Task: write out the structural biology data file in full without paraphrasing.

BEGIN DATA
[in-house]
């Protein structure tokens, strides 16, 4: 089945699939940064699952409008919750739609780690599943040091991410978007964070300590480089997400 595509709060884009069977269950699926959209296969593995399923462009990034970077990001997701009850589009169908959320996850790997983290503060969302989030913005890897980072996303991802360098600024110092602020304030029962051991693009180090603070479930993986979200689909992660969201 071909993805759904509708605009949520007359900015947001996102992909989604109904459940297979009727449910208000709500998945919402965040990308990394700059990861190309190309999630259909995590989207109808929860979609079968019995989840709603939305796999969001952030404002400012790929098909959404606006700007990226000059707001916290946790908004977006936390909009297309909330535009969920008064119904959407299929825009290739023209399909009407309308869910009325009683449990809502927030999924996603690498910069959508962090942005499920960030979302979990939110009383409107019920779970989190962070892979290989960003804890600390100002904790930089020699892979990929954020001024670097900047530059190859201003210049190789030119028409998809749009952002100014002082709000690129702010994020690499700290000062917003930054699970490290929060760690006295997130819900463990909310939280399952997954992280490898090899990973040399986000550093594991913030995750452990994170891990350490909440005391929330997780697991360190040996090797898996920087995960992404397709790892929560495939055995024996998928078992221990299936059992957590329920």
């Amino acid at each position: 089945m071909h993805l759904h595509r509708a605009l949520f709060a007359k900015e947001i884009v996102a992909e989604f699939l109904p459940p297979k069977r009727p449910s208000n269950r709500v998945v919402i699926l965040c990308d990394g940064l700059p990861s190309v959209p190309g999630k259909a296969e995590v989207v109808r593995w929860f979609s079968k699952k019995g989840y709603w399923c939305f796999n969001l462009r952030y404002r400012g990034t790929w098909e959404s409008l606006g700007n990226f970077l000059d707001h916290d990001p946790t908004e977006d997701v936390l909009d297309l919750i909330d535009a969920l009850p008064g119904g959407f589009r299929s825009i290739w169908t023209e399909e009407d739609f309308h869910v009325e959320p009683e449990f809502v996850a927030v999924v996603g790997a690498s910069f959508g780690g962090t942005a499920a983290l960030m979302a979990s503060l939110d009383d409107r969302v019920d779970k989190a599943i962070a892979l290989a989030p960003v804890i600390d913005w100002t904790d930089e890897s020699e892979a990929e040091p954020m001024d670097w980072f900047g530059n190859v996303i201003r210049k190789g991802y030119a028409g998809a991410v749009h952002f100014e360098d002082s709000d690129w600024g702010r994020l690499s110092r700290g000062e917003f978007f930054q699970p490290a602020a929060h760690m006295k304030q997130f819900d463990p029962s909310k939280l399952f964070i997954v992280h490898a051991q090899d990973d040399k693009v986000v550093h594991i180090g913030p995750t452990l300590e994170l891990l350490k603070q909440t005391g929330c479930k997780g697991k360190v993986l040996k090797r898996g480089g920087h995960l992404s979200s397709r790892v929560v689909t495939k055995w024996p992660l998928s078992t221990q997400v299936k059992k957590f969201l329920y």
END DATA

[in-house]
């Protein structure tokens, strides 16, 4: 089945699939940064699952409008919750739609780690599943040091991410978007964070300590480089997400 595509709060884009069977269950699926959209296969593995399923462009990034970077990001997701009850589009169908959320996850790997983290503060969302989030913005890897980072996303991802360098600024110092602020304030029962051991693009180090603070479930993986979200689909992660969201 071909993805759904509708605009949520007359900015947001996102992909989604109904459940297979009727449910208000709500998945919402965040990308990394700059990861190309190309999630259909995590989207109808929860979609079968019995989840709603939305796999969001952030404002400012790929098909959404606006700007990226000059707001916290946790908004977006936390909009297309909330535009969920008064119904959407299929825009290739023209399909009407309308869910009325009683449990809502927030999924996603690498910069959508962090942005499920960030979302979990939110009383409107019920779970989190962070892979290989960003804890600390100002904790930089020699892979990929954020001024670097900047530059190859201003210049190789030119028409998809749009952002100014002082709000690129702010994020690499700290000062917003930054699970490290929060760690006295997130819900463990909310939280399952997954992280490898090899990973040399986000550093594991913030995750452990994170891990350490909440005391929330997780697991360190040996090797898996920087995960992404397709790892929560495939055995024996998928078992221990299936059992957590329920």
């Amino acid at each position: 089945m071909h993805l759904h595509r509708a605009l949520f709060a007359k900015e947001i884009v996102a992909e989604f699939l109904p459940p297979k069977r009727p449910s208000n269950r709500v998945v919402i699926l965040c990308d990394g940064l700059p990861s190309v959209p190309g999630k259909a296969e995590v989207v109808r593995w929860f979609s079968k699952k019995g989840y709603w399923c939305f796999n969001l462009r952030y404002r400012g990034t790929w098909e959404s409008l606006g700007n990226f970077l000059d707001h916290d990001p946790t908004e977006d997701v936390l909009d297309l919750i909330d535009a969920l009850p008064g119904g959407f589009r299929s825009i290739w169908t023209e399909e009407d739609f309308h869910v009325e959320p009683e449990f809502v996850a927030v999924v996603g790997a690498s910069f959508g780690g962090t942005a499920a983290l960030m979302a979990s503060l939110d009383d409107r969302v019920d779970k989190a599943i962070a892979l290989a989030p960003v804890i600390d913005w100002t904790d930089e890897s020699e892979a990929e040091p954020m001024d670097w980072f900047g530059n190859v996303i201003r210049k190789g991802y030119a028409g998809a991410v749009h952002f100014e360098d002082s709000d690129w600024g702010r994020l690499s110092r700290g000062e917003f978007f930054q699970p490290a602020a929060h760690m006295k304030q997130f819900d463990p029962s909310k939280l399952f964070i997954v992280h490898a051991q090899d990973d040399k693009v986000v550093h594991i180090g913030p995750t452990l300590e994170l891990l350490k603070q909440t005391g929330c479930k997780g697991k360190v993986l040996k090797r898996g480089g920087h995960l992404s979200s397709r790892v929560v689909t495939k055995w024996p992660l998928s078992t221990q997400v299936k059992k957590f969201l329920y």